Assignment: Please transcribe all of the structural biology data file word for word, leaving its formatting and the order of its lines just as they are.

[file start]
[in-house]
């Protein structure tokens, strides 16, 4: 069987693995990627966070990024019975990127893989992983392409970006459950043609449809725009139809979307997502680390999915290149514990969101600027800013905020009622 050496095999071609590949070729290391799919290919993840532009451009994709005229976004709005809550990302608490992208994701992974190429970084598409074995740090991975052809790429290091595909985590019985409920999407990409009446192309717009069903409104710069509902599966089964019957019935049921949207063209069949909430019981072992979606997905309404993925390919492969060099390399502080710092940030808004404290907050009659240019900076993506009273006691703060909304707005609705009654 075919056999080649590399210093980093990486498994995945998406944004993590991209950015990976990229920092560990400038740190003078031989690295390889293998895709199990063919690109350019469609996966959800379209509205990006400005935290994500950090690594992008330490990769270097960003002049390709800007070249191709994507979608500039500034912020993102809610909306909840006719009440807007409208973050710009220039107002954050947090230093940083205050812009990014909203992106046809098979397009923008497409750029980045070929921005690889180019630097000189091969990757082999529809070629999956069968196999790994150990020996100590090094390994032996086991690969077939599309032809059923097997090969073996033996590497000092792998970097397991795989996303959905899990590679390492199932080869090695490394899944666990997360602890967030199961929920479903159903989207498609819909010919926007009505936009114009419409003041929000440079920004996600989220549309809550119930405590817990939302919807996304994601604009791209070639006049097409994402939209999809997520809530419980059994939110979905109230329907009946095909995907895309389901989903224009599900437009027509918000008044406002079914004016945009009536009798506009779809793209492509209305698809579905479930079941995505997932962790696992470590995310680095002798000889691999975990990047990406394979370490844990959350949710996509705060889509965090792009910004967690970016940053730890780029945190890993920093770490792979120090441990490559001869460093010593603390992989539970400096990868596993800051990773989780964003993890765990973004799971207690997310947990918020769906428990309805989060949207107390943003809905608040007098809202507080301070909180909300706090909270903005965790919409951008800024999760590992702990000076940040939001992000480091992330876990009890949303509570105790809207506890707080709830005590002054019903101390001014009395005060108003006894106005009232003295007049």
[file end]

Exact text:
[in-house]
């Protein structure tokens, strides 16, 4: 069987693995990627966070990024019975990127893989992983392409970006459950043609449809725009139809979307997502680390999915290149514990969101600027800013905020009622 050496095999071609590949070729290391799919290919993840532009451009994709005229976004709005809550990302608490992208994701992974190429970084598409074995740090991975052809790429290091595909985590019985409920999407990409009446192309717009069903409104710069509902599966089964019957019935049921949207063209069949909430019981072992979606997905309404993925390919492969060099390399502080710092940030808004404290907050009659240019900076993506009273006691703060909304707005609705009654 075919056999080649590399210093980093990486498994995945998406944004993590991209950015990976990229920092560990400038740190003078031989690295390889293998895709199990063919690109350019469609996966959800379209509205990006400005935290994500950090690594992008330490990769270097960003002049390709800007070249191709994507979608500039500034912020993102809610909306909840006719009440807007409208973050710009220039107002954050947090230093940083205050812009990014909203992106046809098979397009923008497409750029980045070929921005690889180019630097000189091969990757082999529809070629999956069968196999790994150990020996100590090094390994032996086991690969077939599309032809059923097997090969073996033996590497000092792998970097397991795989996303959905899990590679390492199932080869090695490394899944666990997360602890967030199961929920479903159903989207498609819909010919926007009505936009114009419409003041929000440079920004996600989220549309809550119930405590817990939302919807996304994601604009791209070639006049097409994402939209999809997520809530419980059994939110979905109230329907009946095909995907895309389901989903224009599900437009027509918000008044406002079914004016945009009536009798506009779809793209492509209305698809579905479930079941995505997932962790696992470590995310680095002798000889691999975990990047990406394979370490844990959350949710996509705060889509965090792009910004967690970016940053730890780029945190890993920093770490792979120090441990490559001869460093010593603390992989539970400096990868596993800051990773989780964003993890765990973004799971207690997310947990918020769906428990309805989060949207107390943003809905608040007098809202507080301070909180909300706090909270903005965790919409951008800024999760590992702990000076940040939001992000480091992330876990009890949303509570105790809207506890707080709830005590002054019903101390001014009395005060108003006894106005009232003295007049």